Chlorobenzene (Monochlorobenzene)

EPA Maximum
Contaminant Level (MCL)
0.1 mg/L

Chlorobenzene (or monochlorobenzene) is an organic compound used in the manufacture of insecticides, dyes, degreasing agents, adhesives, drugs, rubber, paints and dry cleaning chemicals.

Human exposure to chlorobenzene is most likely to occur occupationally, through inhalation. However, it is mobile in the environment, and degrades slowly, making it a potential groundwater contaminant. According to the World Health Organization, it has been detected in wastewater, surface water, groundwater and drinking-water.

Health Effects of Chlorobenzene

Chlorobenzene is acutely toxic, affecting the central nervous system and impairing liver and kidney function. Workers exposed to chlorobenze have reported symptoms of headache, dizziness and sleepiness.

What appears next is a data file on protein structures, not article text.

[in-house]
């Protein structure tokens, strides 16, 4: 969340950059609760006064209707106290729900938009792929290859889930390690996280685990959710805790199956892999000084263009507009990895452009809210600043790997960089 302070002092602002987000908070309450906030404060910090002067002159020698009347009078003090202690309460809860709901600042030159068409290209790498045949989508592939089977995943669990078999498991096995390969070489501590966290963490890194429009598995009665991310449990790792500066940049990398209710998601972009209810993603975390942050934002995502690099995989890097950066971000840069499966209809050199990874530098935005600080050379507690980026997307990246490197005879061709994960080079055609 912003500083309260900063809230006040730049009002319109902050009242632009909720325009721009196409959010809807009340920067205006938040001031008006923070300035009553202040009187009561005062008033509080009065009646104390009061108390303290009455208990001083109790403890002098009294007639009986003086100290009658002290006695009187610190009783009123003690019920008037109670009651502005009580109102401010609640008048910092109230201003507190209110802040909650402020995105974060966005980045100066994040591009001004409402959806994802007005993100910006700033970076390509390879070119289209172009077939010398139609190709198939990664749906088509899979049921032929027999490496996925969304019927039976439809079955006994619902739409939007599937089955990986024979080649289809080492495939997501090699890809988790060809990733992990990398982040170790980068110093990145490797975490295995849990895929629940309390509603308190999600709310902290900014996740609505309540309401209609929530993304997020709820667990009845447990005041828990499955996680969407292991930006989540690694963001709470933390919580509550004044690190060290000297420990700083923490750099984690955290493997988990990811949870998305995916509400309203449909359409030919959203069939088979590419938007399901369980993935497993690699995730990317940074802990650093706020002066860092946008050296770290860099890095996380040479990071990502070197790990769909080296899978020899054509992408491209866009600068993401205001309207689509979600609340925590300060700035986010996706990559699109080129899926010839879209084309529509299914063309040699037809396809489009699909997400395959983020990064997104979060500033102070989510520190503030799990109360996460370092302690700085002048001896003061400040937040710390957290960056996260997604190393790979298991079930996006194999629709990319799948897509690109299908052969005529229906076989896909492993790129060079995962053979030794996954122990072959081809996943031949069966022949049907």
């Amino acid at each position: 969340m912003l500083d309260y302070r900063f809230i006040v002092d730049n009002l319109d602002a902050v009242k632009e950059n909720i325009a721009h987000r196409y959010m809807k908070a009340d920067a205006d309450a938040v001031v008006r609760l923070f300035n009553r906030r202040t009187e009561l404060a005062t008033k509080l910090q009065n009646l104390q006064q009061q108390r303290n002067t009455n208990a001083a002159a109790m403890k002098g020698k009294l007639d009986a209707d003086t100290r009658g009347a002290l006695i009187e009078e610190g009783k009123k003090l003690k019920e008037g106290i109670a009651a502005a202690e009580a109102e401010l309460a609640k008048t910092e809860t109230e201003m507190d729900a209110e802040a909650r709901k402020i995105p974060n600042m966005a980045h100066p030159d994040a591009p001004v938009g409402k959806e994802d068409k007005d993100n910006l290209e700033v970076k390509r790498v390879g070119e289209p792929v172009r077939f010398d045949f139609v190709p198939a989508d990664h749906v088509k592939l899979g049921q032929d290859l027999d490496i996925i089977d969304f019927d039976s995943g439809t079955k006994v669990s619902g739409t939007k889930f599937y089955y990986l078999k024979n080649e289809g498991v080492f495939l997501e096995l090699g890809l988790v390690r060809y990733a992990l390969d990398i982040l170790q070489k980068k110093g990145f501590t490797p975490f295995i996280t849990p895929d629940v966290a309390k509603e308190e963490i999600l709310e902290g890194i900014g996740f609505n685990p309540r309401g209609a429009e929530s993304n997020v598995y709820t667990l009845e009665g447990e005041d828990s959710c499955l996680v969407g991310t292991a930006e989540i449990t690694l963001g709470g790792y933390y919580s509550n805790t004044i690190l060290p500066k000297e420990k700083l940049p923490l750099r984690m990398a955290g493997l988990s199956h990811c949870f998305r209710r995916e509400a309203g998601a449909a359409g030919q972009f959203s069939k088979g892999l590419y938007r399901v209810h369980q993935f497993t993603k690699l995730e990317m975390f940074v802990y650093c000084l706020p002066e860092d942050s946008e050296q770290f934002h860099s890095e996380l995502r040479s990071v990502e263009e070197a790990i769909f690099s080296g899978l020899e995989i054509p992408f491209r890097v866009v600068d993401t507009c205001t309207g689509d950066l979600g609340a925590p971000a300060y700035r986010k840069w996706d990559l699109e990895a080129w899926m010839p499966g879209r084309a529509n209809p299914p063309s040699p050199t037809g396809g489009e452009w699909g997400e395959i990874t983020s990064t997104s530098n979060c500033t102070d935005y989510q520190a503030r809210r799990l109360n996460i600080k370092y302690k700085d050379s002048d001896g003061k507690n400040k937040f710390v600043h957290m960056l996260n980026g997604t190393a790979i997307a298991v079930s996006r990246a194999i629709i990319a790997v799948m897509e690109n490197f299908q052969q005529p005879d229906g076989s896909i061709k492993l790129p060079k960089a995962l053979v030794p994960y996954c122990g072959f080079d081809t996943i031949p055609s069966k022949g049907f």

Long term exposure to chlorobenzene can cause liver, kidney and central nervous system damage.

Chlorobenzene is generally found in low concentrations in water and, due to a low taste and odor threshold, it can be readily detected in the large amounts reponsible for its adverse health effects.

Water Treatment for Chlorobenzene

The EPA recommends granular activated carbon (GAC) in combination with packed tower aeration (an air stripping method). Lenntech reports that activated carbon alone has a “very high probability” of adsorbing chlorobenzene.

Sources: EPA (1), EPA (2), WHO, Lenntech, Photo: WikiMedia, author: Secl

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